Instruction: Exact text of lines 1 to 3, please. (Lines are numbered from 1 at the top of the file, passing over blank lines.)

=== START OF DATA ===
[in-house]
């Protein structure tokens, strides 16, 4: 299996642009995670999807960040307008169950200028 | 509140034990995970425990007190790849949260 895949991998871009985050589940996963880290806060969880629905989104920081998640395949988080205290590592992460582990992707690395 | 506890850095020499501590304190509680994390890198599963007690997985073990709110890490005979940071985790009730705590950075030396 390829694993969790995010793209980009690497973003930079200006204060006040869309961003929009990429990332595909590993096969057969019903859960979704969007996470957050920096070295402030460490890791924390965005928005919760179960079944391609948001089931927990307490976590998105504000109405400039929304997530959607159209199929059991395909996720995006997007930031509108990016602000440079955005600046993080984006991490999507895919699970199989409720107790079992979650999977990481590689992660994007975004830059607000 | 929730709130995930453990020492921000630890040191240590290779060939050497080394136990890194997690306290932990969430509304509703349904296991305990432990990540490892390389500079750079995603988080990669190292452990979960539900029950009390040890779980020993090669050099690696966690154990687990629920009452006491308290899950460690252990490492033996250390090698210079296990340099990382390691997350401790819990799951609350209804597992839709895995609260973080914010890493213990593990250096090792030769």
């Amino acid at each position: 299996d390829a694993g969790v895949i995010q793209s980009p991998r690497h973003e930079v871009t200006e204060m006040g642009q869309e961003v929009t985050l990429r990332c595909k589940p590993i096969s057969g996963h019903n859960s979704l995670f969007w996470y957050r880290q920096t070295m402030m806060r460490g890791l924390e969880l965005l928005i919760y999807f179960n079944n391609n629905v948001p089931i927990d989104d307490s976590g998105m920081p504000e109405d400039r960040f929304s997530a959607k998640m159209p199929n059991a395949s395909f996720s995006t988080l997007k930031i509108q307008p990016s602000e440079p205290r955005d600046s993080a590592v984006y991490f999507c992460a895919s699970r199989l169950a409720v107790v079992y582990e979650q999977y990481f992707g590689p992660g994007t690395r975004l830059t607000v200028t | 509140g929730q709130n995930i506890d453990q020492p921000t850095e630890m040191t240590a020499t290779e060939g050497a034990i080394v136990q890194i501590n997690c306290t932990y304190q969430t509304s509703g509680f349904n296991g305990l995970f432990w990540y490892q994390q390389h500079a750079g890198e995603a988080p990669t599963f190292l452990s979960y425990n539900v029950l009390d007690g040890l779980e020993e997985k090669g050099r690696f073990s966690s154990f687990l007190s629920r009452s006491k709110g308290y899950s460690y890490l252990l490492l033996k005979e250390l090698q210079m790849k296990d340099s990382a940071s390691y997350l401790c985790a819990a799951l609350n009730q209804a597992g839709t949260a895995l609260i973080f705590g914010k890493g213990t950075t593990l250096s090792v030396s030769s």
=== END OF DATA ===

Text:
[in-house]
């Protein structure tokens, strides 16, 4: 299996642009995670999807960040307008169950200028 | 509140034990995970425990007190790849949260 895949991998871009985050589940996963880290806060969880629905989104920081998640395949988080205290590592992460582990992707690395 | 506890850095020499501590304190509680994390890198599963007690997985073990709110890490005979940071985790009730705590950075030396 390829694993969790995010793209980009690497973003930079200006204060006040869309961003929009990429990332595909590993096969057969019903859960979704969007996470957050920096070295402030460490890791924390965005928005919760179960079944391609948001089931927990307490976590998105504000109405400039929304997530959607159209199929059991395909996720995006997007930031509108990016602000440079955005600046993080984006991490999507895919699970199989409720107790079992979650999977990481590689992660994007975004830059607000 | 929730709130995930453990020492921000630890040191240590290779060939050497080394136990890194997690306290932990969430509304509703349904296991305990432990990540490892390389500079750079995603988080990669190292452990979960539900029950009390040890779980020993090669050099690696966690154990687990629920009452006491308290899950460690252990490492033996250390090698210079296990340099990382390691997350401790819990799951609350209804597992839709895995609260973080914010890493213990593990250096090792030769």
């Amino acid at each position: 299996d390829a694993g969790v895949i995010q793209s980009p991998r690497h973003e930079v871009t200006e204060m006040g642009q869309e961003v929009t985050l990429r990332c595909k589940p590993i096969s057969g996963h019903n859960s979704l995670f969007w996470y957050r880290q920096t070295m402030m806060r460490g890791l924390e969880l965005l928005i919760y999807f179960n079944n391609n629905v948001p089931i927990d989104d307490s976590g998105m920081p504000e109405d400039r960040f929304s997530a959607k998640m159209p199929n059991a395949s395909f996720s995006t988080l997007k930031i509108q307008p990016s602000e440079p205290r955005d600046s993080a590592v984006y991490f999507c992460a895919s699970r199989l169950a409720v107790v079992y582990e979650q999977y990481f992707g590689p992660g994007t690395r975004l830059t607000v200028t | 509140g929730q709130n995930i506890d453990q020492p921000t850095e630890m040191t240590a020499t290779e060939g050497a034990i080394v136990q890194i501590n997690c306290t932990y304190q969430t509304s509703g509680f349904n296991g305990l995970f432990w990540y490892q994390q390389h500079a750079g890198e995603a988080p990669t599963f190292l452990s979960y425990n539900v029950l009390d007690g040890l779980e020993e997985k090669g050099r690696f073990s966690s154990f687990l007190s629920r009452s006491k709110g308290y899950s460690y890490l252990l490492l033996k005979e250390l090698q210079m790849k296990d340099s990382a940071s390691y997350l401790c985790a819990a799951l609350n009730q209804a597992g839709t949260a895995l609260i973080f705590g914010k890493g213990t950075t593990l250096s090792v030396s030769s």